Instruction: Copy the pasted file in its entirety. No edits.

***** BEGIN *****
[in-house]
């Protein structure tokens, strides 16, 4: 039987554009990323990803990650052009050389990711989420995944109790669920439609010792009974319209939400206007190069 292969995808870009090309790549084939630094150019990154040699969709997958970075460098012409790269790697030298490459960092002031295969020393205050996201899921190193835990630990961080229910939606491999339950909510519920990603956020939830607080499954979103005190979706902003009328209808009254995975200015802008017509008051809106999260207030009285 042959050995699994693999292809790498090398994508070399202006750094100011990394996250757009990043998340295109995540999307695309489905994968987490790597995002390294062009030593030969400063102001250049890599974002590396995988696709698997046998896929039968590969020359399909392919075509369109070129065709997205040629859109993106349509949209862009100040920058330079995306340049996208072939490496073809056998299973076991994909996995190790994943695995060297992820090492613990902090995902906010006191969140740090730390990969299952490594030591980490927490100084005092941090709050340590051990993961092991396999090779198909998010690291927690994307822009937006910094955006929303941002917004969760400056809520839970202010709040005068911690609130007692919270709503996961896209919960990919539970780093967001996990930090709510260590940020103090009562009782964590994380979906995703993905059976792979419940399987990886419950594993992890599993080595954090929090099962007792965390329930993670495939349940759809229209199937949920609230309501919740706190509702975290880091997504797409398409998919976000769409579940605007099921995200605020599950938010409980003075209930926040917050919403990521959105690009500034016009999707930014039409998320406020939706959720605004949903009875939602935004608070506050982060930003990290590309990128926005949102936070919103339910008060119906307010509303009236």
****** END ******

[in-house]
């Protein structure tokens, strides 16, 4: 039987554009990323990803990650052009050389990711989420995944109790669920439609010792009974319209939400206007190069 292969995808870009090309790549084939630094150019990154040699969709997958970075460098012409790269790697030298490459960092002031295969020393205050996201899921190193835990630990961080229910939606491999339950909510519920990603956020939830607080499954979103005190979706902003009328209808009254995975200015802008017509008051809106999260207030009285 042959050995699994693999292809790498090398994508070399202006750094100011990394996250757009990043998340295109995540999307695309489905994968987490790597995002390294062009030593030969400063102001250049890599974002590396995988696709698997046998896929039968590969020359399909392919075509369109070129065709997205040629859109993106349509949209862009100040920058330079995306340049996208072939490496073809056998299973076991994909996995190790994943695995060297992820090492613990902090995902906010006191969140740090730390990969299952490594030591980490927490100084005092941090709050340590051990993961092991396999090779198909998010690291927690994307822009937006910094955006929303941002917004969760400056809520839970202010709040005068911690609130007692919270709503996961896209919960990919539970780093967001996990930090709510260590940020103090009562009782964590994380979906995703993905059976792979419940399987990886419950594993992890599993080595954090929090099962007792965390329930993670495939349940759809229209199937949920609230309501919740706190509702975290880091997504797409398409998919976000769409579940605007099921995200605020599950938010409980003075209930926040917050919403990521959105690009500034016009999707930014039409998320406020939706959720605004949903009875939602935004608070506050982060930003990290590309990128926005949102936070919103339910008060119906307010509303009236």